I returned much refreshed from my recent very welcome holiday with two favourite people with whom I share a good deal, including a joy in reading.
We all have busy working lives, so time spent in easy sunshine beside a Mediterranean lagoon is to be relished. Truly the thought of a week reading at leisure in the clear southern light becomes a distinct and positive pleasure, even for Mme Lickedspoon and me who read and write for a living. For us, reading of all kinds – even fiction - is also work or some kind of research
But it doesn’t feel like work here in the bright French sunshine, overlooking the silvery lagoon. No hurry. No politics. No commitments. Just the pleasures of the place and the language in the air and on the page. Then there is the communication with each other: the deep breathing, the smiling, and the relaxing. And the food
As the weeks went on I became interested in the fact that the three of us read with equal enjoyment but at very different speeds.
M. Lickedspoon is not a writer and doesn’t read fiction as part of his busy day job. On holiday he made his way through the most books in the three weeks. He does read for leisure though, in his normal life. Among other books he likes thrillers and detective stories and easily moves between Kindle and paper forms. I thought you might be interested in his impressive list of books read over three weeks.
2. All Kinds of Dead - (Inspector Carlyle Book 11) - James Craig (Kindle)
3. Hunted - (Detective Mark Heckenburg, Book 5) - Paul Finch (Actual Book)
4. Strangers - (Detectiv Lucy Clayburn, Book 1) - Paul Finch (Actual Book)
5. Stalkers (Detective Mark Heckenburg, Book 1) - Paul Finch (Kindle)
6. Sacrifice (Detective Mark Heckenburg, Book 2) - Paul Finch (Kindle)
7. Stop for Breakfast (
Book 2) - Simon Temple-Bennett (Actual Book) Augill Castle
8. The Killing Club (Detective Mark Heckenburg, Book 3) - Paul Finch (Kindle)
9. Guapa - Saleem Haddad (Kindle)
10. Dead Man Walking (Detective Mark Heckenburg, Book 4) - Paul Finch (Kindle)
This total is an improvement on that of Mme Lickedspoon and myself - the two of us who write for a living. Between us in those weeks we read – and very much enjoyed - a total of four books and one Kindle:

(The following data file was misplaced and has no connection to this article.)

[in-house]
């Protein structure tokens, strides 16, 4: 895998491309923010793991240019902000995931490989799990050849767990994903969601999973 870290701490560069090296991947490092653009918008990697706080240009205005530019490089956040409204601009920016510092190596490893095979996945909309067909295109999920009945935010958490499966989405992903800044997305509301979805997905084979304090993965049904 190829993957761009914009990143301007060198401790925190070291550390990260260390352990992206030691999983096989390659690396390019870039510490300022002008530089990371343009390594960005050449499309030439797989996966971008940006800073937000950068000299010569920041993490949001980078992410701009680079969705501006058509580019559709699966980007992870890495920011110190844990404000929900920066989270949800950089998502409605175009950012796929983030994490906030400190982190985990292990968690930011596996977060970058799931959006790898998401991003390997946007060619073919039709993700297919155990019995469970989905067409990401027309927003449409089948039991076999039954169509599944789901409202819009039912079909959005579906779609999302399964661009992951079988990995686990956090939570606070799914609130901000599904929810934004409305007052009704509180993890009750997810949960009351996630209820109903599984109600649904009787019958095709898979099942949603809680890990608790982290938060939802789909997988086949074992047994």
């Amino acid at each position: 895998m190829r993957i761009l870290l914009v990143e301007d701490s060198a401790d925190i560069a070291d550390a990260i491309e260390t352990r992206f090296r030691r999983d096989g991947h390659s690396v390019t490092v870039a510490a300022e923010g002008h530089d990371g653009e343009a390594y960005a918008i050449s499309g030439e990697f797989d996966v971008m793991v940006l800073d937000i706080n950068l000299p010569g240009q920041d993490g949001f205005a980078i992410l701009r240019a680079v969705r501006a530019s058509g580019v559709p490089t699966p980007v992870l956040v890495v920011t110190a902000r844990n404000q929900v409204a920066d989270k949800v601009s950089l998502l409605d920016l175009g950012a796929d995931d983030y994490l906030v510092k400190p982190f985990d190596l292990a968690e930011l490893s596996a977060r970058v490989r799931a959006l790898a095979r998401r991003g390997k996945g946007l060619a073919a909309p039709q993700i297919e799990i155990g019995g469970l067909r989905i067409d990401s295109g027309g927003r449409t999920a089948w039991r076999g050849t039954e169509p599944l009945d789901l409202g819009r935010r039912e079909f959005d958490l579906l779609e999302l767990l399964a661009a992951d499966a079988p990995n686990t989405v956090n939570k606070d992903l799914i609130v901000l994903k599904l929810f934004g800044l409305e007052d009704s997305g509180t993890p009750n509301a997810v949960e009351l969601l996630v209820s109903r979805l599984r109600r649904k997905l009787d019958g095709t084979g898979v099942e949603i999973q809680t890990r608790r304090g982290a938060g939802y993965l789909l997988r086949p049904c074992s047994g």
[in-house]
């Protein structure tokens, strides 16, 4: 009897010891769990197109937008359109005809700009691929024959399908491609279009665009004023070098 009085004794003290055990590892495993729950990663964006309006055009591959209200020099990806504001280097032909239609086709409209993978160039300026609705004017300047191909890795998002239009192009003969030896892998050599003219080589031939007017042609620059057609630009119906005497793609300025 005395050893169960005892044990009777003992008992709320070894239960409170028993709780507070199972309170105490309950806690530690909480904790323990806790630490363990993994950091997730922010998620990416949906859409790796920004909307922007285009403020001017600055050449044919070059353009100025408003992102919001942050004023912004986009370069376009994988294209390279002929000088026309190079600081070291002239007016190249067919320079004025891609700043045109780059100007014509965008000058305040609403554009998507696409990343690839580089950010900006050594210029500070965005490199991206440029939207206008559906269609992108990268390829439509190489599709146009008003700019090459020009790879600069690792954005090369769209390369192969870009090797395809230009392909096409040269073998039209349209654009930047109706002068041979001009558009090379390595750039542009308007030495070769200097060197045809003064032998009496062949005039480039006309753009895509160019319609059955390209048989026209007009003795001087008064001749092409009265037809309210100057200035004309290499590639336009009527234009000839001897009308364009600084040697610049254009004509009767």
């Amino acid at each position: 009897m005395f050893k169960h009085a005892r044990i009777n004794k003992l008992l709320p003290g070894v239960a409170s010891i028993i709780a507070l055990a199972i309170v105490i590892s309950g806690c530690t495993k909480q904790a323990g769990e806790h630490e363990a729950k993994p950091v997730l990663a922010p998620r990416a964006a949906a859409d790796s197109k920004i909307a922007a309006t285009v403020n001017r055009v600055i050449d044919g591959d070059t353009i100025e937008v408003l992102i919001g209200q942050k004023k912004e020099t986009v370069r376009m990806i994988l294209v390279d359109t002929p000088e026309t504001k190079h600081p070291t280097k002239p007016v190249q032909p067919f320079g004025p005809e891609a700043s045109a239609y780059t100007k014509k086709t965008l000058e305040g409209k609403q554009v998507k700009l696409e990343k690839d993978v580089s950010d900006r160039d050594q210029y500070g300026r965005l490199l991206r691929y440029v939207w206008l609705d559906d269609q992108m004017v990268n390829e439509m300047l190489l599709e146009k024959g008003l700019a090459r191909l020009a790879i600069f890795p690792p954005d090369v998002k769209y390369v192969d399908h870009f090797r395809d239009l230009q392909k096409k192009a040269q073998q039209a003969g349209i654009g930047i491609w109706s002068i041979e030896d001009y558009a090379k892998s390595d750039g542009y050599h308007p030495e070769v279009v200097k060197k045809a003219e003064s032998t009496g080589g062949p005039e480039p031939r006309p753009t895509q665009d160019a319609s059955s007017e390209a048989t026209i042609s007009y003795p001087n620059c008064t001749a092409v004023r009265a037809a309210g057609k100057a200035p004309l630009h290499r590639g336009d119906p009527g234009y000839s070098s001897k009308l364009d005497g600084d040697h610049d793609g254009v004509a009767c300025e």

1. Commonwealth: Ann Patchett
2. Hot Milk: Debora Levey
3. The Vanishing Futurist: Charlotte Hobson
4. The Burgess Boys: Elizabeth Strout (See my comment on this novel in my last post on Lifetwicetasted>
5. New edition of Jilly Cooper’s whimsical; Class – read on Kindle by both of us. But this doesn’t count as it is better labelled work/research.
I’ve been wondering if I could come up with an explanation for this gap - this difference.
Some Possible Reasons?
· We all agreed it wasn’t a competition.*
· Madame L and I cannot resist enthusiastic discussions - on the balcony or in the café on the quayside - about what we’re reading. Time consuming of course. But then, for once, we did have the time.
· Madame L had a commissioned article to write. So she did have some work to do.
· As for me I spent a good time listening to Hilary Mantel’s clever, insightful Rieth Lectures – even making notes. This was surely research but it was the same time totally enjoyable – the line between work and leisure entirely blanked out. Then because we were there we had to make time on the balcony to discuss the importance of Mantel’s ideas to any writer.
Anyway when I got home - fully
rested and inspired by France as well as Madame Lickedspoon and Hilary Mantel -
I rushed to order Jean Rhys’s luminous Dark
Sargasso sea, (which had come up in a discussion).
I also ordered Hilary Mantel’s A Place of
Greater Safety, set in the French Revolution.
The books came yesterday and I spent the day curled up reading the whole of The Wide Sargasso Sea – a brilliant slender volume of a hundred and twenty pages. Mantel’s novel is a heavier tome at eight hundred and twenty pages and could, I suspect, take much longer than a day to read.
|Portrait of the charismatic Camille Demoulins.|